In the darkest depths of a corporate merger agreement lies the MAC clause, a term that permits the acquirer to walk away from a transaction if, between signing and closing, the target company experiences a “Material Adverse Change.” Multibillion-dollar deals rise or fall based on the anticipated interpretation of a MAC clause, and invocation of the clause in a sensitive transaction could trigger the collapse of the global financial system. In short, the MAC clause is the most important contract term of our time. And yet—due to an almost total lack of case law—no one knows what it means.
In this Article I explain the MAC clause using a new conceptual tool for drafting and interpreting contracts, the “standard clause analysis.” For any default rule of contract law, practitioners can be expected to develop a “standard clause analog” in order to easily contract around the default. Given this relationship between default rules and their standard clause analogs, if one is given, the other can be deduced. This is the “standard clause analysis,” and it can be used in two ways, which I call “forward” and “reverse.” In a forward standard clause analysis, one begins with a default rule and advances to its standard clause analog. The forward standard clause analysis can be used to predict the existence of standard clause analogs that have yet to be observed. And in a reverse standard clause analysis, one begins with a standard clause and advances to the default rule with which it is associated. The reverse analysis is a powerful method for interpreting contract terms.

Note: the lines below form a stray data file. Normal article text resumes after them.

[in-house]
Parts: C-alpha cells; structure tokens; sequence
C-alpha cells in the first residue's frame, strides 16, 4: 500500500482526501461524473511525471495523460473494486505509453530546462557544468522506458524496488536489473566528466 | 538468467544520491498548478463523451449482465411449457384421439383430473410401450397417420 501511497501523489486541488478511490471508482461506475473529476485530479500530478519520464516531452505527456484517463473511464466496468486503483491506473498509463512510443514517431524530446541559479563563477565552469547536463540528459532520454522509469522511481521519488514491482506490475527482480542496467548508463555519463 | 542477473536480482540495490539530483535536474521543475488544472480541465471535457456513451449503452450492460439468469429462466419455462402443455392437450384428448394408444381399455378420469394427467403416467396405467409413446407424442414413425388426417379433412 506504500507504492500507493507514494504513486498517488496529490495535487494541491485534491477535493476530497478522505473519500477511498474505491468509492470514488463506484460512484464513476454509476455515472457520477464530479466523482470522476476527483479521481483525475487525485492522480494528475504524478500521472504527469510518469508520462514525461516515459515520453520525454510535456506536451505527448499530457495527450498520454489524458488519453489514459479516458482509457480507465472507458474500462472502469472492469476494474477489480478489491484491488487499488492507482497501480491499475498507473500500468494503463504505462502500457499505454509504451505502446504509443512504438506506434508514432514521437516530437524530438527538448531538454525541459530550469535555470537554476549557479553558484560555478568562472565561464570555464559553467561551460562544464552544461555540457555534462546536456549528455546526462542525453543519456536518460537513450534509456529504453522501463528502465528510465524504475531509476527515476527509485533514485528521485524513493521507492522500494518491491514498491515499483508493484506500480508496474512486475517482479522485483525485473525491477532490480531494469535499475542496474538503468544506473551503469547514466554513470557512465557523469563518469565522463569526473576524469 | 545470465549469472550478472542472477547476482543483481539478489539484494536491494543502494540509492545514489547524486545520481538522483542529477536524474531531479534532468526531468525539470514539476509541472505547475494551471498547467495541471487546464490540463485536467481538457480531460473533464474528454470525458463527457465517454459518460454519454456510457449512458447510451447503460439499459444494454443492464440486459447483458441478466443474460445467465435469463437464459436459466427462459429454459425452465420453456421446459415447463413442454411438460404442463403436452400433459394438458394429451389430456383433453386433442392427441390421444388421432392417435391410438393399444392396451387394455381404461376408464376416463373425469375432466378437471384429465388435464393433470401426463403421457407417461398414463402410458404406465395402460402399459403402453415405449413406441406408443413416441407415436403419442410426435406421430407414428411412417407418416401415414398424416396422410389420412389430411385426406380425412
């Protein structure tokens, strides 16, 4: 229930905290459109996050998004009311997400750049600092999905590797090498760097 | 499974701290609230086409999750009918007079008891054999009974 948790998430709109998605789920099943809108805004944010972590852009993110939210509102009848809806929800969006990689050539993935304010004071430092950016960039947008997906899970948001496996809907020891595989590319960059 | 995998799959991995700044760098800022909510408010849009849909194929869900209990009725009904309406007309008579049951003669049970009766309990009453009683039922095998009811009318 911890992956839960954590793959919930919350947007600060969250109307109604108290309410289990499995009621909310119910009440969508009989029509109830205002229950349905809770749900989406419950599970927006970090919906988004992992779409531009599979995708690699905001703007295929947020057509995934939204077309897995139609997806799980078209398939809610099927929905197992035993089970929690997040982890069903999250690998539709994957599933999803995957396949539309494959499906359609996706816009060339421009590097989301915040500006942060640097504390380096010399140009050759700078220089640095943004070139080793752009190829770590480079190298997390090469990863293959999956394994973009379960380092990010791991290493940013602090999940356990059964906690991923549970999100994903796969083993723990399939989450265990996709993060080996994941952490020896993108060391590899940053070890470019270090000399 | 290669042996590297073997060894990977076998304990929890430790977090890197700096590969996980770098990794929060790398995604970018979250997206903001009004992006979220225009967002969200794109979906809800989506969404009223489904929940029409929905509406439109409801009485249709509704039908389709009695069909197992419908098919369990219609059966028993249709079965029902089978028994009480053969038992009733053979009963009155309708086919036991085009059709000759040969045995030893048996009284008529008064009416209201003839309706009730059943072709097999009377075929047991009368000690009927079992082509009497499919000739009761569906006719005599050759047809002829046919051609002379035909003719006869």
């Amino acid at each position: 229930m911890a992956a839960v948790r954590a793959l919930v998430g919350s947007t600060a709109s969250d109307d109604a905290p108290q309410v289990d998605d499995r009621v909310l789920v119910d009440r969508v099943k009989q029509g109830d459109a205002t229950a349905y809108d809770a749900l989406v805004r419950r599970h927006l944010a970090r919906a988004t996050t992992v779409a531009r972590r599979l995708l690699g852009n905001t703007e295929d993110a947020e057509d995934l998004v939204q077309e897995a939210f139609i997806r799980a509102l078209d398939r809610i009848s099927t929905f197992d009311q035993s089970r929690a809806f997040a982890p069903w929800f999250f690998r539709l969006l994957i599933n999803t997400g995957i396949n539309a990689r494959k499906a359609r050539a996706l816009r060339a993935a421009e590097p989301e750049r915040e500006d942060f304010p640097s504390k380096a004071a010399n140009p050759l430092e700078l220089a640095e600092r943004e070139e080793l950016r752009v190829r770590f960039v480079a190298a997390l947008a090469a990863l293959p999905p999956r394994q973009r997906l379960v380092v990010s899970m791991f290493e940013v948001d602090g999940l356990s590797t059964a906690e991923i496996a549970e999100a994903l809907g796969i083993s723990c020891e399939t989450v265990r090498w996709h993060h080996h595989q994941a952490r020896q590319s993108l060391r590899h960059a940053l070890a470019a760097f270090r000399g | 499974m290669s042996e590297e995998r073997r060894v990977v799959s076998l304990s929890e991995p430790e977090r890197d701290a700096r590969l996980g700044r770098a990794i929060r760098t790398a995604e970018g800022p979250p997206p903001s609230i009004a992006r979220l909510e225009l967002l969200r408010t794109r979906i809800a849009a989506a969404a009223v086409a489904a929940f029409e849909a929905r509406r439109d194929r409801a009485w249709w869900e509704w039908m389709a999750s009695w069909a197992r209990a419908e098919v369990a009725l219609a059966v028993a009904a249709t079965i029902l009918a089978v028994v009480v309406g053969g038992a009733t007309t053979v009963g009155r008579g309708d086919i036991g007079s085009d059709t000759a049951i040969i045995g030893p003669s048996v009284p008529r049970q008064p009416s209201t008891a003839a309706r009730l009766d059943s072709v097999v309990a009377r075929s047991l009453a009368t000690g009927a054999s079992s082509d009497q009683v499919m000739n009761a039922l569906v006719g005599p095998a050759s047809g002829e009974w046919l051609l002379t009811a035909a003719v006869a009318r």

After introducing and describing the standard clause analysis, I put it to practical use. I begin by applying the forward analysis to the common law doctrine of frustration, and predict that a “frustration clause” exists, or will soon come into being, and that it would resemble a reverse Force Majeure clause and be found in relatively high-value contracts. These predictions are then confirmed with several examples of frustration clauses observed in the real world: the Morals clause, the Walkaway clause, and, most notably, the MAC clause.
Then I apply the reverse analysis to the MAC clause and show it to be a standard clause analog of the frustration doctrine that alters the default rule by (a) permitting excuse on the basis of a significant (but less than total) loss in contractual value, (b) excusing the acquirer based on frustration of a “secondary” (as opposed to its “primary”) purpose, and (c) shifting major exogenous risks (such as an economic recession or a natural disaster) from the target to the acquirer.
I conclude with a case study to demonstrate the difference between the MAC clause and the default frustration doctrine: Bank of America’s recent $50 billion acquisition of Merrill Lynch in late 2008. During the brief three-month period between signing and closing, Merrill lost an astounding $15 billion, but the conventional wisdom—shared by Federal Reserve Chairman Ben Bernanke, among others—is that Merrill’s loss clearly failed to trigger the MAC clause. I disagree. While the default frustration doctrine would not have offered any relief, Bank of America may well have had viable grounds to invoke the MAC clause, properly understood, and walk away from the Merrill deal.